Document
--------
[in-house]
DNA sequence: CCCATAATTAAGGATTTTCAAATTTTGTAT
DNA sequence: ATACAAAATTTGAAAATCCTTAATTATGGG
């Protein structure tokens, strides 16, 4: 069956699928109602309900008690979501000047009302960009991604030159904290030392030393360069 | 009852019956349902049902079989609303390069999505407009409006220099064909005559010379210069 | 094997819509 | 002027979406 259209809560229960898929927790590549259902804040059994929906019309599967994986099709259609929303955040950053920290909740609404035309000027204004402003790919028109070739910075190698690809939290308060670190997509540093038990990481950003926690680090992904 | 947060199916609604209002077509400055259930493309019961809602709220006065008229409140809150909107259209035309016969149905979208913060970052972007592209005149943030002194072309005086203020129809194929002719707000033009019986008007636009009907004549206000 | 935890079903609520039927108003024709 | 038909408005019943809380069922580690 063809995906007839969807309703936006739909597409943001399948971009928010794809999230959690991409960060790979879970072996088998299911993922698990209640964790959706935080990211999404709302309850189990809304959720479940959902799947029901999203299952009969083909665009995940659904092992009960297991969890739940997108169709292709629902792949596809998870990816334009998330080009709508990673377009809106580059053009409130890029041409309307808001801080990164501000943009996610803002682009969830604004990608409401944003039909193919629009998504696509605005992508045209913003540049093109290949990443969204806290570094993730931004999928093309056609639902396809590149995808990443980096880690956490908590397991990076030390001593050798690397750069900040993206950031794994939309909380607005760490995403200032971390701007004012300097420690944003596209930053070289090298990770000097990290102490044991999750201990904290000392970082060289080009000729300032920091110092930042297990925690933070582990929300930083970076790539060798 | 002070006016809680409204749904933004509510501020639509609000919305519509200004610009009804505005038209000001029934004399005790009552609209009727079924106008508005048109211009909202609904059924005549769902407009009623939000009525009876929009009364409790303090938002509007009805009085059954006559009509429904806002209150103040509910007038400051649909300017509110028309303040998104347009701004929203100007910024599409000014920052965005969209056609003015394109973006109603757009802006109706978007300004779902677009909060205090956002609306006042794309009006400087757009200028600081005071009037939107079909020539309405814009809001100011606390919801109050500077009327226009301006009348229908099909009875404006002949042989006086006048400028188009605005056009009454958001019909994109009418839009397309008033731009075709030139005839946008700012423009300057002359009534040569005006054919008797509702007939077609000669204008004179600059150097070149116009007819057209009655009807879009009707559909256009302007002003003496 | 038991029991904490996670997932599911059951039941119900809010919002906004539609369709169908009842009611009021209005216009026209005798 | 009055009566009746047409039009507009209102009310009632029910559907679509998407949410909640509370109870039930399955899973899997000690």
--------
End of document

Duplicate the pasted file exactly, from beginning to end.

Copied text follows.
[in-house]
DNA sequence: CCCATAATTAAGGATTTTCAAATTTTGTAT
DNA sequence: ATACAAAATTTGAAAATCCTTAATTATGGG
């Protein structure tokens, strides 16, 4: 069956699928109602309900008690979501000047009302960009991604030159904290030392030393360069 | 009852019956349902049902079989609303390069999505407009409006220099064909005559010379210069 | 094997819509 | 002027979406 259209809560229960898929927790590549259902804040059994929906019309599967994986099709259609929303955040950053920290909740609404035309000027204004402003790919028109070739910075190698690809939290308060670190997509540093038990990481950003926690680090992904 | 947060199916609604209002077509400055259930493309019961809602709220006065008229409140809150909107259209035309016969149905979208913060970052972007592209005149943030002194072309005086203020129809194929002719707000033009019986008007636009009907004549206000 | 935890079903609520039927108003024709 | 038909408005019943809380069922580690 063809995906007839969807309703936006739909597409943001399948971009928010794809999230959690991409960060790979879970072996088998299911993922698990209640964790959706935080990211999404709302309850189990809304959720479940959902799947029901999203299952009969083909665009995940659904092992009960297991969890739940997108169709292709629902792949596809998870990816334009998330080009709508990673377009809106580059053009409130890029041409309307808001801080990164501000943009996610803002682009969830604004990608409401944003039909193919629009998504696509605005992508045209913003540049093109290949990443969204806290570094993730931004999928093309056609639902396809590149995808990443980096880690956490908590397991990076030390001593050798690397750069900040993206950031794994939309909380607005760490995403200032971390701007004012300097420690944003596209930053070289090298990770000097990290102490044991999750201990904290000392970082060289080009000729300032920091110092930042297990925690933070582990929300930083970076790539060798 | 002070006016809680409204749904933004509510501020639509609000919305519509200004610009009804505005038209000001029934004399005790009552609209009727079924106008508005048109211009909202609904059924005549769902407009009623939000009525009876929009009364409790303090938002509007009805009085059954006559009509429904806002209150103040509910007038400051649909300017509110028309303040998104347009701004929203100007910024599409000014920052965005969209056609003015394109973006109603757009802006109706978007300004779902677009909060205090956002609306006042794309009006400087757009200028600081005071009037939107079909020539309405814009809001100011606390919801109050500077009327226009301006009348229908099909009875404006002949042989006086006048400028188009605005056009009454958001019909994109009418839009397309008033731009075709030139005839946008700012423009300057002359009534040569005006054919008797509702007939077609000669204008004179600059150097070149116009007819057209009655009807879009009707559909256009302007002003003496 | 038991029991904490996670997932599911059951039941119900809010919002906004539609369709169908009842009611009021209005216009026209005798 | 009055009566009746047409039009507009209102009310009632029910559907679509998407949410909640509370109870039930399955899973899997000690």